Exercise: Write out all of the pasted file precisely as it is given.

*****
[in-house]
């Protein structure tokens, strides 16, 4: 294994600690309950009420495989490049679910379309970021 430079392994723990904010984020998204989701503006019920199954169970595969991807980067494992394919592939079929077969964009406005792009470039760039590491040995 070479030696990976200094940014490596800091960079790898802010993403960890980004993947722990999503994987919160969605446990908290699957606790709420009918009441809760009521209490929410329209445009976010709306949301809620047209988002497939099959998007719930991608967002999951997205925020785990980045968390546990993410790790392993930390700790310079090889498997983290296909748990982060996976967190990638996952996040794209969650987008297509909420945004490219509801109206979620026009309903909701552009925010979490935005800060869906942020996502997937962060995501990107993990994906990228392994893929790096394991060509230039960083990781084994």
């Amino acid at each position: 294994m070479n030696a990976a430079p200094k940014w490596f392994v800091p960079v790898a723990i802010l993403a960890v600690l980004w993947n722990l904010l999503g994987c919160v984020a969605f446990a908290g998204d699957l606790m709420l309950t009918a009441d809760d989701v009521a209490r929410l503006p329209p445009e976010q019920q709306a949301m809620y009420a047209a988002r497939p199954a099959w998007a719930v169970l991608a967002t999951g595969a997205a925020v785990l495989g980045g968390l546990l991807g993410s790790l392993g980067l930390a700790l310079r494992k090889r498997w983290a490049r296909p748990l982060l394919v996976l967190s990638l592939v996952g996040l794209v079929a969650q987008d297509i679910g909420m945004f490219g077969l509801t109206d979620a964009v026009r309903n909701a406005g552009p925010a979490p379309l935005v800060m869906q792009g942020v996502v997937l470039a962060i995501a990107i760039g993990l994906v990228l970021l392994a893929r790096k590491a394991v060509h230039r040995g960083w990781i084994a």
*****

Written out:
[in-house]
């Protein structure tokens, strides 16, 4: 294994600690309950009420495989490049679910379309970021 430079392994723990904010984020998204989701503006019920199954169970595969991807980067494992394919592939079929077969964009406005792009470039760039590491040995 070479030696990976200094940014490596800091960079790898802010993403960890980004993947722990999503994987919160969605446990908290699957606790709420009918009441809760009521209490929410329209445009976010709306949301809620047209988002497939099959998007719930991608967002999951997205925020785990980045968390546990993410790790392993930390700790310079090889498997983290296909748990982060996976967190990638996952996040794209969650987008297509909420945004490219509801109206979620026009309903909701552009925010979490935005800060869906942020996502997937962060995501990107993990994906990228392994893929790096394991060509230039960083990781084994």
């Amino acid at each position: 294994m070479n030696a990976a430079p200094k940014w490596f392994v800091p960079v790898a723990i802010l993403a960890v600690l980004w993947n722990l904010l999503g994987c919160v984020a969605f446990a908290g998204d699957l606790m709420l309950t009918a009441d809760d989701v009521a209490r929410l503006p329209p445009e976010q019920q709306a949301m809620y009420a047209a988002r497939p199954a099959w998007a719930v169970l991608a967002t999951g595969a997205a925020v785990l495989g980045g968390l546990l991807g993410s790790l392993g980067l930390a700790l310079r494992k090889r498997w983290a490049r296909p748990l982060l394919v996976l967190s990638l592939v996952g996040l794209v079929a969650q987008d297509i679910g909420m945004f490219g077969l509801t109206d979620a964009v026009r309903n909701a406005g552009p925010a979490p379309l935005v800060m869906q792009g942020v996502v997937l470039a962060i995501a990107i760039g993990l994906v990228l970021l392994a893929r790096k590491a394991v060509h230039r040995g960083w990781i084994a």